Rodrigo Duterte

What do Mindanaoans think about ICC prosecutor’s move vs Duterte?

Herbie Gomez

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Some call it a baby step toward accountability, but the silence among governors and mayors is 'quite telling'

Human rights activists, lawyers, religious leaders, and academics in Mindanao lauded the Office of the Prosecutor of the International Criminal Court (ICC) for moving to start an official investigation into the killings in President Rodrigo Duterte’s bloody war on drugs, calling it a baby step in what is seen as a drawn-out legal battle for justice. 

Some expressed apprehension about the prospect of a successful investigation, and the timing of now retired ICC Prosecutor Fatou Bensouda’s move. Others noted that not one local government chief executive in Mindanao, except for the President’s daughter, Davao Mayor Sara Duterte, said a word about what they thought about the request for the ICC to authorize an investigation. 

Bayan Muna Representative Carlos Isagani Zarate, former president of the Integrated Bar of the Philippines (IBP) in Davao City, said the silence of Mindanao’s governors and mayors was “noticeable.”

“As it is now, the ICC process, which was largely underestimated or ignored before by the enablers of this bloody drug war, is now very real. It is now dawning apparently to many that the long arm of justice is finally, though slowly, catching up to make those responsible for the bloody war on drugs accountable and end the prevailing state of impunity,” Zarate said. 

Human Rights Watch (HRW) senior researcher Carlos Conde, who hails from Northern Mindanao, said the silence among local politicians – whether in support or against the President – was “quite telling,” and “suggests that they are not ready to go out on a limb for Duterte on this matter.”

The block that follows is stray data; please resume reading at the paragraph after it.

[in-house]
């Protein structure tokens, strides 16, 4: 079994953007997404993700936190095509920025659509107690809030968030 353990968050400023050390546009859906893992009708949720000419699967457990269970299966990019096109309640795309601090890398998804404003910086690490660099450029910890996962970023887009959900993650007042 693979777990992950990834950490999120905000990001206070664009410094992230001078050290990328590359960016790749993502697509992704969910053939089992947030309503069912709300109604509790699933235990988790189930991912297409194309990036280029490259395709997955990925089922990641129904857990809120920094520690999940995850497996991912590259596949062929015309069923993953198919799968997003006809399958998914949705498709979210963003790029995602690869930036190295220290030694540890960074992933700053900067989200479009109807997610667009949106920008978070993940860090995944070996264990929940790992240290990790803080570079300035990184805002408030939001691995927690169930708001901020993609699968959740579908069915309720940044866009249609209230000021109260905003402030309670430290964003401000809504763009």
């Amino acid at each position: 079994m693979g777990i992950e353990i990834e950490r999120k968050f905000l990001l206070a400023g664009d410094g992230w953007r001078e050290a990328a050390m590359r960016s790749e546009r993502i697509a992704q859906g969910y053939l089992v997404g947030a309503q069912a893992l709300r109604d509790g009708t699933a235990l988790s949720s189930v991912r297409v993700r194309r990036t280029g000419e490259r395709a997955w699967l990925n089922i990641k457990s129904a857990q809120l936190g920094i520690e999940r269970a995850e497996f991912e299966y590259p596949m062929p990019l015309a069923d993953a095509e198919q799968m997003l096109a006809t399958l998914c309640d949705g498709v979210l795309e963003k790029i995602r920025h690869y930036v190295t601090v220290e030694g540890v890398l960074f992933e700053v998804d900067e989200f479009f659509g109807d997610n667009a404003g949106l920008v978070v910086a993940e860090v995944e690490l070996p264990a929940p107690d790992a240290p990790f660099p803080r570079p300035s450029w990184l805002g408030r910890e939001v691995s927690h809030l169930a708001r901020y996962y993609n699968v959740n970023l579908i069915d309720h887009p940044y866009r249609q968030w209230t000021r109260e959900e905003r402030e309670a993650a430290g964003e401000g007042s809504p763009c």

He said the drug war, the killings, and all the violence would likely become a major issue, and their silence “clearly has to do with the upcoming elections.”

“I won’t go so far as to say that this indicates some local politicians are abandoning Duterte, but it seems clear to me that they are hedging, they are calculating what the impact or fallout would be of a possible ICC investigation,” Conde said.

Mindful of Duterte’s popularity and the possibility that the President can be arrested and jailed, Conde said, politicians “are being very calculated and deliberate in their moves now.”

He said politicians would be forced to contend with the opposition and the local electorate who “will most definitely use against them their support of the drug war.”

Conde added, “The issues that the drug war created will linger for a long, long time, way after Duterte, and these local politicians know that.”

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Duterte scared?

Former Ateneo de Davao University (ADDU) professor and staunch Duterte critic Father Albert Alejo suggested that the President was “scared” at the thought that the sphere of the investigation would cover the period from the Philippines’ ICC membership on November 1, 2011, until March 16, 2019.

The Philippines withdrew from the ICC on March 17, 2019.

Alejo noted that the alleged summary killings recorded in Davao City in November 2011 up to 2016 were covered by the investigation conducted by Senator Leila de Lima who was then the justice secretary. Duterte was in control of the Davao City government at that time.

“Duterte did not cooperate with De Lima,” said Alejo, who was teaching at ADDU at the time.

Alejo said De Lima allegedly found hard evidence against Duterte.